“It is interesting to note that field staff will continue to perform field measurements, but have removed the requirement to take out a bottle of water and send it to the laboratory,” said Olsgard. “If these were released in March, you would have been able to understand why, but now we are back in business, the economy is on the move and all of a sudden we are witnessing a loosening of surveillance. “

At a press conference, Alberta NDP leader Rachel Notley blamed Kenney for the regulator’s decision.










Coronavirus worldwide: May 21, 2020


Coronavirus worldwide: May 21, 2020

“This is a totally silly decision and silly logic,” Notley said at a press conference. “What we are actually seeing here is a cynical and exploitative use of this pandemic to bring about Jason Kenney’s extreme agenda, which is to stop all work to protect the earth, air and water that Albertans care about. . “

Notley added that the Kenney government is also sending mixed messages telling hairdressers that it’s okay for them to get close enough to clients to cut their hair, but that it’s unsafe for oil companies and gas companies to monitor toxins.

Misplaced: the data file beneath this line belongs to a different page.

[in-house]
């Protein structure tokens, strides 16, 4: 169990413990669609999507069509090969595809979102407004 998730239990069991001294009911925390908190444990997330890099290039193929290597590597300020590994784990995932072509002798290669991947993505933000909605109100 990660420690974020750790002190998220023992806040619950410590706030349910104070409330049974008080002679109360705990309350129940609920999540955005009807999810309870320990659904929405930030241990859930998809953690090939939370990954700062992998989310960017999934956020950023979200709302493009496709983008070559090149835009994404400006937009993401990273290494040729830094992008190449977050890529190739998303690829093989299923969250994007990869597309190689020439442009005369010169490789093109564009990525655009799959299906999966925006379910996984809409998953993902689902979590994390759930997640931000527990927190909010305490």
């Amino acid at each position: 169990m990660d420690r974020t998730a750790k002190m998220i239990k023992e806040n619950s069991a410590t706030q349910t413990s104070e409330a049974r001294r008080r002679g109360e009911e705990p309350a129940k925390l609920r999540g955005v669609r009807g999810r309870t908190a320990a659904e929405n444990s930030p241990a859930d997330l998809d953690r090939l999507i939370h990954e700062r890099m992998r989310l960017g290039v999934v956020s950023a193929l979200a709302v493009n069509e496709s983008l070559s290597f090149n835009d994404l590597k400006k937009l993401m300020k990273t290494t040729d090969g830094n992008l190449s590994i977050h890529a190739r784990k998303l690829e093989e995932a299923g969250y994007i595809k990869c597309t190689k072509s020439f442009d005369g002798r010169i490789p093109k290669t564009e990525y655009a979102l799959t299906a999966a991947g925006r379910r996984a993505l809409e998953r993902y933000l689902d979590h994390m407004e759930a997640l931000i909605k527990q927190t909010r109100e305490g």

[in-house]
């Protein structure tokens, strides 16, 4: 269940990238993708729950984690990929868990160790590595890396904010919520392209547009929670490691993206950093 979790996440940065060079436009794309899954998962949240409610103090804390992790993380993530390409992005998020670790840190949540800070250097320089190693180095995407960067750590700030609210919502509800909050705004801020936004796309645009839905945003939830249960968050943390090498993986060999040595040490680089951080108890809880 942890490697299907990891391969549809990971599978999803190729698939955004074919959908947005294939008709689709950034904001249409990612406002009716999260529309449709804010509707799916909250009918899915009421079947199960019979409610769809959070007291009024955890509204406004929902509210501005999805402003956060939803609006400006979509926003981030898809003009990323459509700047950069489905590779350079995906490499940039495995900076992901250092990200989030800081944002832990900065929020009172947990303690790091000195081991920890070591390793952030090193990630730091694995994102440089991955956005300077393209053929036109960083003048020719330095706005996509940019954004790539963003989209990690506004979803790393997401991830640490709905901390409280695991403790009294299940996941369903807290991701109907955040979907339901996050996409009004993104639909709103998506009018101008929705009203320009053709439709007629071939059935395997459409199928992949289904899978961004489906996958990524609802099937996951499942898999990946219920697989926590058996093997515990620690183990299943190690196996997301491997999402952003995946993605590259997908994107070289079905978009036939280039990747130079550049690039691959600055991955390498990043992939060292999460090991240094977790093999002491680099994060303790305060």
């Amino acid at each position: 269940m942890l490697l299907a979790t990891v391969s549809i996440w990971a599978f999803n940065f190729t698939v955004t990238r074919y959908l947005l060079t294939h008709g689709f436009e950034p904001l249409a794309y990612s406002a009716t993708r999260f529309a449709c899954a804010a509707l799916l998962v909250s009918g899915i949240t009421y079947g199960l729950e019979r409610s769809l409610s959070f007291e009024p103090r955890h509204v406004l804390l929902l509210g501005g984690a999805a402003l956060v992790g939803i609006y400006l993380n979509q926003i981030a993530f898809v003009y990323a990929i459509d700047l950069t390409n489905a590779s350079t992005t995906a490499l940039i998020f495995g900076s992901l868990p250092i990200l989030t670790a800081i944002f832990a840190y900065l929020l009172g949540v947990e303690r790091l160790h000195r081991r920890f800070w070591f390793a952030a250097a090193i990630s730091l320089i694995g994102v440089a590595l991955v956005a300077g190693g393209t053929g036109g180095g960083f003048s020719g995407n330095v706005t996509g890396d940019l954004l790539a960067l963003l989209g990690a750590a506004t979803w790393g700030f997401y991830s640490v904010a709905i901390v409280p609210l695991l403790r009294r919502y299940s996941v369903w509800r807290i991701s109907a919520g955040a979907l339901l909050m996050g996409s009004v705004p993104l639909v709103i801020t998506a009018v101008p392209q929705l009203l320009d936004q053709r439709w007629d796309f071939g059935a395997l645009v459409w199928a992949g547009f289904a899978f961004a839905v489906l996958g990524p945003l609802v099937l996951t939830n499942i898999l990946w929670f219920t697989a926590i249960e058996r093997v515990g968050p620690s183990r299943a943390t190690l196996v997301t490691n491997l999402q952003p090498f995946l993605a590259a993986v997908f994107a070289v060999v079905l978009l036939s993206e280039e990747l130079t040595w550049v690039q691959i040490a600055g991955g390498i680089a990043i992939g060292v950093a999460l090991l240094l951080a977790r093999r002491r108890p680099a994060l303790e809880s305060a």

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She said Alberta’s reputation and economy will be hurt by the regulator’s decisions.

“We have the ability in Alberta to be a world leader in environmentally sustainable and sustainable oil and gas production,” said Notley. “But whether you are talking about trying to promote this case in Ottawa or to do it with international investors, you are not doing it when you suddenly turn your province into a far west of environmental protection. It’s completely ridiculous. “